Tag Archives: Stories about Mom

“Pashwa’s” Name

A quick post for a Friday afternoon…

Names… as the Christmas cards are coming in this year, I realized that everyone in my family has finally starting to spell P’s name consistently correct after more than 6 years. He used to get all sorts of variations, often with “Os” and “Zs” and “Ss” and “Hs” included (letters that he doesn’t have in his name at all!) For example, my dad used to write his name as “Pazz” for several years, while one of my favorite variations is “Pashwa” which my Grandmother still kinda calls him, along with my little cousins who honestly think this is his name due to her mispronunciation. It’s kind of cute and endearing, even if it isn’t correct. I always get a smile when I hear my Grandmother ask, “How’s Pashwa doing?”

The uniqueness of P’s name (in my culture) has helped to keep him a memorable character in the minds of my little cousins. Several are still at an age where it is challenging for them to remember the names of people they don’t see everyday. At Thanksgiving I was christened “Aunt Eileen” (wha?) since the little guy couldn’t initially remember my real name, but “Pashwa” they remember right away. They all want to sit next to him, hold his hand, chat with him (he even had to escort one to the bathroom at a restaurant!) When he walks in a room you can hear little kids yell “Pashwa!” while they run over to greet him.

I mentioned before that it took me a while to remember P’s real name. The first week or two I knew him I thought his name was Parajuli (another friend’s last name that is similar sounding). This was just the first in a long line of my family members butchering his name. Luckily he has an easily pronounceable last name, or my family would have been doomed to mispronouncing it forever.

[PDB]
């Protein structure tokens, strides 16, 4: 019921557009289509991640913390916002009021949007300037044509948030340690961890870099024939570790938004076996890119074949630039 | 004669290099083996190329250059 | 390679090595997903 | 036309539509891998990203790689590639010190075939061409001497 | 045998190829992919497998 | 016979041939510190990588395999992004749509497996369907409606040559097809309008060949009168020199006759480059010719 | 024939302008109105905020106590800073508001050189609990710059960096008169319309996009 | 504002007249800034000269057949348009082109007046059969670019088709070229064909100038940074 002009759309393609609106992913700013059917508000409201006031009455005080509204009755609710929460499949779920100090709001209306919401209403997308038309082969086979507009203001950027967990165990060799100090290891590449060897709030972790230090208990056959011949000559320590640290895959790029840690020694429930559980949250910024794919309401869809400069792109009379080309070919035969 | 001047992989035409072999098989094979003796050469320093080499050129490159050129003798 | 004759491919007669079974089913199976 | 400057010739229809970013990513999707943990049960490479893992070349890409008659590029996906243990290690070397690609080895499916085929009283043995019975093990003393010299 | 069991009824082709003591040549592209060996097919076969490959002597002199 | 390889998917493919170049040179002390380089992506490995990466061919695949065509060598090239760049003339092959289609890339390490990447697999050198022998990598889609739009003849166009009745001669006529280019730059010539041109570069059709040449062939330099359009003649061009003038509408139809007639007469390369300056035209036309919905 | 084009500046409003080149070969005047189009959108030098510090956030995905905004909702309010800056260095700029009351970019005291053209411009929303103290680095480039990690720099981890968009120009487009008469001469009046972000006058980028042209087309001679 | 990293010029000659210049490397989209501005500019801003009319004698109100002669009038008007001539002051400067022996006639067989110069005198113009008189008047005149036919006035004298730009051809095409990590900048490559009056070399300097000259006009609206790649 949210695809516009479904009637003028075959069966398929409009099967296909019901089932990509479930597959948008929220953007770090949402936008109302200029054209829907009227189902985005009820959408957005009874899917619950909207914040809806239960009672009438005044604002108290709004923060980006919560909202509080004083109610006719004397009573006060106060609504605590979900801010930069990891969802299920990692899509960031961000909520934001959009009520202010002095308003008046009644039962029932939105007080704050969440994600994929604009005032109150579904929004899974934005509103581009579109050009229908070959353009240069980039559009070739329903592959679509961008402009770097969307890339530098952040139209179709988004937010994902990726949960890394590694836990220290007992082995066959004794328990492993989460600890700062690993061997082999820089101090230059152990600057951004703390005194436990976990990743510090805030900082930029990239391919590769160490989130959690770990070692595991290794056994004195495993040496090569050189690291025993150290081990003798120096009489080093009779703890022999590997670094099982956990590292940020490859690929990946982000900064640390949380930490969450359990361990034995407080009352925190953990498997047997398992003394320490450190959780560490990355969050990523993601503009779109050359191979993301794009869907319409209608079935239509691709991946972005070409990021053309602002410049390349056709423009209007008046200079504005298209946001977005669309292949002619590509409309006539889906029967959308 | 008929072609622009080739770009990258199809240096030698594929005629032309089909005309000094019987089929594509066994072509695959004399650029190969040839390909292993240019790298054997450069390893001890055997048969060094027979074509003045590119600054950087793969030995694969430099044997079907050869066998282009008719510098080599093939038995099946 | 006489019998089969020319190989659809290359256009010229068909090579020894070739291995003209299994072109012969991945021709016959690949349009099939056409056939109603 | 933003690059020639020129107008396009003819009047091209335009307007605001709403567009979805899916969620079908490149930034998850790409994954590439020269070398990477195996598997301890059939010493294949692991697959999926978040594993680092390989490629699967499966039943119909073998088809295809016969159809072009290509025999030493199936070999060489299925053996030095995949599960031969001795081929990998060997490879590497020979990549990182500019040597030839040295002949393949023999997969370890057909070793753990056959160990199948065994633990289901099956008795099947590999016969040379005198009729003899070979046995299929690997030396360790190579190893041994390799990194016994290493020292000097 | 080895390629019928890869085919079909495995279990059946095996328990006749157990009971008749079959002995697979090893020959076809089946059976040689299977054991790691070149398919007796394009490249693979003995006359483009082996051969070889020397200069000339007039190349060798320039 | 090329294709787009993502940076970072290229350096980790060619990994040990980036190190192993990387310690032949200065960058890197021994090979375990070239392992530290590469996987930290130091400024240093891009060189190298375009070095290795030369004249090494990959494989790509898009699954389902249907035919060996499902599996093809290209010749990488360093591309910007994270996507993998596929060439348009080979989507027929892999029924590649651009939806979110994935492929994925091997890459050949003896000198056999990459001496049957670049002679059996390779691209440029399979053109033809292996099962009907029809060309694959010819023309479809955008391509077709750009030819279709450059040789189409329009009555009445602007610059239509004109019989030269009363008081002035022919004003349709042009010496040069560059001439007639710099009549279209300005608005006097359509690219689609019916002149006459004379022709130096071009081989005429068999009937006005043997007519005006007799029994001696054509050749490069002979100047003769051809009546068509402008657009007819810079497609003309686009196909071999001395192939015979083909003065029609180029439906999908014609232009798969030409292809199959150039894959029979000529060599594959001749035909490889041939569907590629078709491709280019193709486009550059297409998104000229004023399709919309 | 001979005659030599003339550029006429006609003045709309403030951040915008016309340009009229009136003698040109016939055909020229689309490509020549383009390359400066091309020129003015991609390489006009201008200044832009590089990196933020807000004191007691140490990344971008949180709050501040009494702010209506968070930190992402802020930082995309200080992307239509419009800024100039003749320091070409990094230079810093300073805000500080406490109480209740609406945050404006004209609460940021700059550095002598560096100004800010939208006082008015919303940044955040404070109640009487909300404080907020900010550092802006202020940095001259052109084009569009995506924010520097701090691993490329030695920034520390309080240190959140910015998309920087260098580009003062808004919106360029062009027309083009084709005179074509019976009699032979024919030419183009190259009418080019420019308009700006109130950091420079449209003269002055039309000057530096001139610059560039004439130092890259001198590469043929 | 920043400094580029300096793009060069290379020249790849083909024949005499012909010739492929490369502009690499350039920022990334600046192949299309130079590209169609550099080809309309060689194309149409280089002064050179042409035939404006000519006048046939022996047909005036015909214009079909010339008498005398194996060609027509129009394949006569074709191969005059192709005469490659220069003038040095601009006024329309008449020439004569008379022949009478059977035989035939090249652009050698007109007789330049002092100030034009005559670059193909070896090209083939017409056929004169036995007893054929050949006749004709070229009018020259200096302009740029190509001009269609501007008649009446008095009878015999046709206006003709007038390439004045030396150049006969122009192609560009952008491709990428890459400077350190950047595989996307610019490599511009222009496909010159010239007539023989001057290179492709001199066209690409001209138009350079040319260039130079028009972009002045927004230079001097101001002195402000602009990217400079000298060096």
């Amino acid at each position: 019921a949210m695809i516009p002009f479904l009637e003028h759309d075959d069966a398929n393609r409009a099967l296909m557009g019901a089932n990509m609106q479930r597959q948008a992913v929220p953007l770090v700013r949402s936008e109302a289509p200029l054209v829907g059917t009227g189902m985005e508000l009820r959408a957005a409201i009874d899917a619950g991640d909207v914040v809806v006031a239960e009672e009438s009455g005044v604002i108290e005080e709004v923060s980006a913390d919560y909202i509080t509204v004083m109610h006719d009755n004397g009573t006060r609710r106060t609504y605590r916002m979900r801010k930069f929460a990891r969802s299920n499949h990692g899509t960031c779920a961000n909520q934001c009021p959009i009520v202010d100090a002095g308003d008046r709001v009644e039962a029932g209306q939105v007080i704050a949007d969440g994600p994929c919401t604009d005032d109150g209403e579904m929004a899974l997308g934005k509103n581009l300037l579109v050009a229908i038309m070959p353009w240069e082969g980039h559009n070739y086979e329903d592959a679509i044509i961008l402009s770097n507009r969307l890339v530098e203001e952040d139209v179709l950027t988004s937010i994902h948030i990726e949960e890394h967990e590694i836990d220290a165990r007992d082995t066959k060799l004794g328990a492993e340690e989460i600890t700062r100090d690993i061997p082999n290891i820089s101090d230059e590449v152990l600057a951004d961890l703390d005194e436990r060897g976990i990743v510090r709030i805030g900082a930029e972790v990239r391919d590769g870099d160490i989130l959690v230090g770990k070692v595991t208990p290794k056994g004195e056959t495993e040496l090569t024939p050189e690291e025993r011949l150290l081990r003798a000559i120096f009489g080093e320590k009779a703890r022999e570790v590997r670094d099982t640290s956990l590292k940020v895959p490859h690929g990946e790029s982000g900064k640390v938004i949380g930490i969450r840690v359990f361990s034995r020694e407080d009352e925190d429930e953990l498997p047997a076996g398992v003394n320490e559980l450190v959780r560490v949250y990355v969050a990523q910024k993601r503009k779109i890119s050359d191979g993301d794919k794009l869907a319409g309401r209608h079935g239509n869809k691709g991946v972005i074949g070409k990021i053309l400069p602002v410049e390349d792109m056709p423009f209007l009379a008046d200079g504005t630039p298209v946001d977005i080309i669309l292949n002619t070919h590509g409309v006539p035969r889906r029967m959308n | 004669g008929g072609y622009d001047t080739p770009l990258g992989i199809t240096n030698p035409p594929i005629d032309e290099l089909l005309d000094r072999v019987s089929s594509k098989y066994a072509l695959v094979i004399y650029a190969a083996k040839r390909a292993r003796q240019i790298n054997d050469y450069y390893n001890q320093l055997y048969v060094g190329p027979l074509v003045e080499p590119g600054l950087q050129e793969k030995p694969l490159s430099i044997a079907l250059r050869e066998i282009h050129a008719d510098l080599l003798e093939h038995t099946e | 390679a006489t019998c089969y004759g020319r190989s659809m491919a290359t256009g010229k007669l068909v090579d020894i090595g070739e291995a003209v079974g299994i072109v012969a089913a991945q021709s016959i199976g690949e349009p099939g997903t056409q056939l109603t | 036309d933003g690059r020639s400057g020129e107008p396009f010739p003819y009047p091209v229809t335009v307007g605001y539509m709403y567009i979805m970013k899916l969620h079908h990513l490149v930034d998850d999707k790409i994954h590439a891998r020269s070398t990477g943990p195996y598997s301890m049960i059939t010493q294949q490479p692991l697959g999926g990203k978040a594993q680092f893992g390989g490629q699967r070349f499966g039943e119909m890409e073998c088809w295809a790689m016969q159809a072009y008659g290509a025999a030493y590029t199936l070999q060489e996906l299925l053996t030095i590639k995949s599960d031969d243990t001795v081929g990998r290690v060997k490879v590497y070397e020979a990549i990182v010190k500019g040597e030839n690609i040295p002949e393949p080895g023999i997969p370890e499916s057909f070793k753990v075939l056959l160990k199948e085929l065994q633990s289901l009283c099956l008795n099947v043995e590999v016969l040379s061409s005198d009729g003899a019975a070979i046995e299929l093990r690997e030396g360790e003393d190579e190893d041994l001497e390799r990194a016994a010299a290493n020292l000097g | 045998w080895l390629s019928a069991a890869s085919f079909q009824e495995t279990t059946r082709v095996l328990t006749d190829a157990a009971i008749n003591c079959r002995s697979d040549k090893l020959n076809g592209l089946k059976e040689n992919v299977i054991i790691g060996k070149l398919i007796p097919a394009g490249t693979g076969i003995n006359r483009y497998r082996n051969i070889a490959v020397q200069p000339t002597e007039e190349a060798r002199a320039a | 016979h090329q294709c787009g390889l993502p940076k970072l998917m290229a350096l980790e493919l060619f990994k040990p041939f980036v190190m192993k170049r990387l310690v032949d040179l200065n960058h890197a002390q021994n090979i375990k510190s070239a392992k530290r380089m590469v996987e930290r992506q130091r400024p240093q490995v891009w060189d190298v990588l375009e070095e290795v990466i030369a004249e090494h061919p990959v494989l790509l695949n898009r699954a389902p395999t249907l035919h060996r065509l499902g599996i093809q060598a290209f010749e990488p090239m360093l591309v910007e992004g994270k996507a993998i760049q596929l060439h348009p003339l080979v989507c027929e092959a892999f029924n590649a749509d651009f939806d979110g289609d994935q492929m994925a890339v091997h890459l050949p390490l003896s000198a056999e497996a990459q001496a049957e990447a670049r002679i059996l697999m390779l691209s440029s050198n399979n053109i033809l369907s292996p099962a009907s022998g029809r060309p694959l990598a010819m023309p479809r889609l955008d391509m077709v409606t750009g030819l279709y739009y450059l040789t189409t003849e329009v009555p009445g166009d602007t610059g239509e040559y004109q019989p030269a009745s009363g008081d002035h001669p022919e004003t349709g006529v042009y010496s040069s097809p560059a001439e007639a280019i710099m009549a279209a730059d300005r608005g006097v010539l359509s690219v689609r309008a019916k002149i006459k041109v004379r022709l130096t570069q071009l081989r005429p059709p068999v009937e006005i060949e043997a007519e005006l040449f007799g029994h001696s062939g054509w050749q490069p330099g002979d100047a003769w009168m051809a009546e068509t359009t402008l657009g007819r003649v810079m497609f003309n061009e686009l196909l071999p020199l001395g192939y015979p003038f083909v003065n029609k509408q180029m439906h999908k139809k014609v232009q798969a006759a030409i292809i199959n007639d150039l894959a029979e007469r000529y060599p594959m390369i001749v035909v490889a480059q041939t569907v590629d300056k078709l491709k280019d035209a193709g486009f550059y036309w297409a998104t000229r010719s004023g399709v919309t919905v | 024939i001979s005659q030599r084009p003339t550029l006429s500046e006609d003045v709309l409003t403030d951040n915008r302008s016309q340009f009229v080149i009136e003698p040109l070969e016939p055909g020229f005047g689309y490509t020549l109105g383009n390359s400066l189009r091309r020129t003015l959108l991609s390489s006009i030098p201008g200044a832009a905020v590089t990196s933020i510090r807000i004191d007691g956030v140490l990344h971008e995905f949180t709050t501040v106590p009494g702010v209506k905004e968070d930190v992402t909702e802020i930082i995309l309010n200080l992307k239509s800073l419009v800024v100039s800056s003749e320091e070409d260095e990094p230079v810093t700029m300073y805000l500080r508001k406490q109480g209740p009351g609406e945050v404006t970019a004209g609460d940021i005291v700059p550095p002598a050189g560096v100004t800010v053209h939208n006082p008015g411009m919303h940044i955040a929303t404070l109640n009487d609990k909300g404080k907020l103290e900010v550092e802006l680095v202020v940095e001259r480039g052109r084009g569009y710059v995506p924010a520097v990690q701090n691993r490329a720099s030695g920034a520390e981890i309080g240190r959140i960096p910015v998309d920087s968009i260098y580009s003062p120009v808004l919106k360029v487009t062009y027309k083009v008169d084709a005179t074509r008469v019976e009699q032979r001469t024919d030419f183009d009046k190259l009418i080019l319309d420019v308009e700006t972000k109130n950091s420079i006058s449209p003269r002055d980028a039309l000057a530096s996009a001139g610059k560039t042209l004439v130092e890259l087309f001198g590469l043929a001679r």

But one of the funniest stories about his name comes from one of his initial conversations with my mother. It was around the same time he had the Christmas in Nepal conversation with her. We shared a ride home from school and he planned to stay a night with my family and meet them before we dropped him at the local airport for traveling home to Nepal. I had talked to my mother about him before, and she had seen his name written out but it didn’t register with her. It went something like this:

Mom: “Does your name translate into something in English?”

P: [honestly ponders this question for a few minutes…] “Well, I guess you could say light or maybe bright light.

Mom: [looks a bit puzzled, this was not the way she expected him to answer the question. The look on her face was absolutely priceless. She was thinking something like Pierre is the French form of Patrick, and P is the Nepali version of Peter] “Huh? Light? I was thinking Peter or Paul or something like that. Don’t you have an English name?”